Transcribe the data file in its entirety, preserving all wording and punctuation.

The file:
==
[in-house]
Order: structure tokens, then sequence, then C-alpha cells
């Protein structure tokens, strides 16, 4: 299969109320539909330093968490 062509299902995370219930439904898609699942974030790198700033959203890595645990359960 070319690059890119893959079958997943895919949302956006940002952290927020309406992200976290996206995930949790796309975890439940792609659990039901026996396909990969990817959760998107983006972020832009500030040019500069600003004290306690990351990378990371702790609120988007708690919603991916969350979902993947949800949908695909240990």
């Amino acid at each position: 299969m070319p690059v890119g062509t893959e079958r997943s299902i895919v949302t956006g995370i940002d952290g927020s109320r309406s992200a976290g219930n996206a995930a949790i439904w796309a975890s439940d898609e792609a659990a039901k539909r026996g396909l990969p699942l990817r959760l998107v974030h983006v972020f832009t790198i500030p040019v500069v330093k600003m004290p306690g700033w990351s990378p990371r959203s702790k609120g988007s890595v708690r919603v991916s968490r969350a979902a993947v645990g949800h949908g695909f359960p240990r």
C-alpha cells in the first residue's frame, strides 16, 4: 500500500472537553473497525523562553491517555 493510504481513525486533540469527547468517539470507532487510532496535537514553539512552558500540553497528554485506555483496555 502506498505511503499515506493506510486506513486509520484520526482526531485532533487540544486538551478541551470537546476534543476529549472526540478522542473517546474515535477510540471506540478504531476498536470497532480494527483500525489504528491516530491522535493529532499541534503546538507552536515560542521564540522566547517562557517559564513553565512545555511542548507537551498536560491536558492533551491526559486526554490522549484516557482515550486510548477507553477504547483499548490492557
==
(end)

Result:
[in-house]
Order: structure tokens, then sequence, then C-alpha cells
């Protein structure tokens, strides 16, 4: 299969109320539909330093968490 062509299902995370219930439904898609699942974030790198700033959203890595645990359960 070319690059890119893959079958997943895919949302956006940002952290927020309406992200976290996206995930949790796309975890439940792609659990039901026996396909990969990817959760998107983006972020832009500030040019500069600003004290306690990351990378990371702790609120988007708690919603991916969350979902993947949800949908695909240990």
């Amino acid at each position: 299969m070319p690059v890119g062509t893959e079958r997943s299902i895919v949302t956006g995370i940002d952290g927020s109320r309406s992200a976290g219930n996206a995930a949790i439904w796309a975890s439940d898609e792609a659990a039901k539909r026996g396909l990969p699942l990817r959760l998107v974030h983006v972020f832009t790198i500030p040019v500069v330093k600003m004290p306690g700033w990351s990378p990371r959203s702790k609120g988007s890595v708690r919603v991916s968490r969350a979902a993947v645990g949800h949908g695909f359960p240990r």
C-alpha cells in the first residue's frame, strides 16, 4: 500500500472537553473497525523562553491517555 493510504481513525486533540469527547468517539470507532487510532496535537514553539512552558500540553497528554485506555483496555 502506498505511503499515506493506510486506513486509520484520526482526531485532533487540544486538551478541551470537546476534543476529549472526540478522542473517546474515535477510540471506540478504531476498536470497532480494527483500525489504528491516530491522535493529532499541534503546538507552536515560542521564540522566547517562557517559564513553565512545555511542548507537551498536560491536558492533551491526559486526554490522549484516557482515550486510548477507553477504547483499548490492557